A comprehensive approach to reablement in dementia
Alzheimer's and Dementia: Translational Research and Clinical Interventions
2017 (c) The Authors. Published by Elsevier Inc. on behalf of the Alzheimer’s Association. This is an open access article under the CC BY-NC-ND license (http://creativecommons.org/licenses/bync- nd/4.0/).
© 2017 The Authors As society grapples with an aging population and increasing prevalence of disability, “reablement” as a means of maximizing functional ability in older people is emerging as a potential strategy to help promote independence. Reablement offers an approach to mitigate the impact of dementia on function and independence. This article presents a comprehensive reablement approach across seven domains for the person living with mild-to-moderate dementia. Domains include assessment and medical management, cognitive disability, physical function, acute injury or illness, assistive technology, supportive care, and caregiver support. In the absence of a cure or ability to significantly modify the course of the disease, the message for policy makers, practitioners, families, and persons with dementia needs to be “living well with dementia”, with a focus on maintaining function for as long as possible, regaining lost function when there is the potential to do so, and adapting to lost function that cannot be regained. Service delivery and care of persons with dementia must be reoriented such that evidence-based reablement approaches are integrated into routine care across all sectors.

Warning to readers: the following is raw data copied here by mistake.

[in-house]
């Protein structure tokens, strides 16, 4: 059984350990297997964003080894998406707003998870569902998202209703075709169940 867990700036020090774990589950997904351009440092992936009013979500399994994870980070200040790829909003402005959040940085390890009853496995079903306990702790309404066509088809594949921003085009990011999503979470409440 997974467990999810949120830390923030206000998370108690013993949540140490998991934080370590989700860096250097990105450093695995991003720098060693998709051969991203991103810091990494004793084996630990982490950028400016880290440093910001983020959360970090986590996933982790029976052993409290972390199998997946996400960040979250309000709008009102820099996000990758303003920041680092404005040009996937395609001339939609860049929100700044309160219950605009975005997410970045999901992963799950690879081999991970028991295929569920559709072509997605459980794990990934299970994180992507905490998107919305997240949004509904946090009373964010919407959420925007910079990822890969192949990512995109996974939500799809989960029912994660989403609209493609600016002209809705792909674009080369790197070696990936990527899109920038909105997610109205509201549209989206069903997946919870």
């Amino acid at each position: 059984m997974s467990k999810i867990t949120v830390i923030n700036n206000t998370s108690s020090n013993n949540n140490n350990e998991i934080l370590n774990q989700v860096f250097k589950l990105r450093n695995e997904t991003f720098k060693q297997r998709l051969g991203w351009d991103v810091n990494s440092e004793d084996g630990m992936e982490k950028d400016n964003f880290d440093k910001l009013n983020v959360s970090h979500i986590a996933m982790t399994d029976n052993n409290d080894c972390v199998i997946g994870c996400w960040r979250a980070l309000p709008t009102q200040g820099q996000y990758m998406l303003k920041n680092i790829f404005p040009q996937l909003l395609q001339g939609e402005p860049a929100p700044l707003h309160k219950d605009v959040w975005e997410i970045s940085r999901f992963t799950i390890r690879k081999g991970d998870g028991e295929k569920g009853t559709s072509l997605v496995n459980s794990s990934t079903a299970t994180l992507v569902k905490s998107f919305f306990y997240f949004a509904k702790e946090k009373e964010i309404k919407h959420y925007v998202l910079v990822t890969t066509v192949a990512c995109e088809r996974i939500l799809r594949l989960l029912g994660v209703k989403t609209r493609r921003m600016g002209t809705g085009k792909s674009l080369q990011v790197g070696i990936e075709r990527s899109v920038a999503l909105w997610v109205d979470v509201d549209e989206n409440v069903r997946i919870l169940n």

Authors of this article were supported by the International Federation on Ageing and DaneAge to attend the Global Think Tank on Ageing in Copenhagen, Denmark, in late 2015.
This is the final version of the article. Available from Elsevier via the DOI in this record.
Vol. 3, Iss. 3, pp. 450 - 458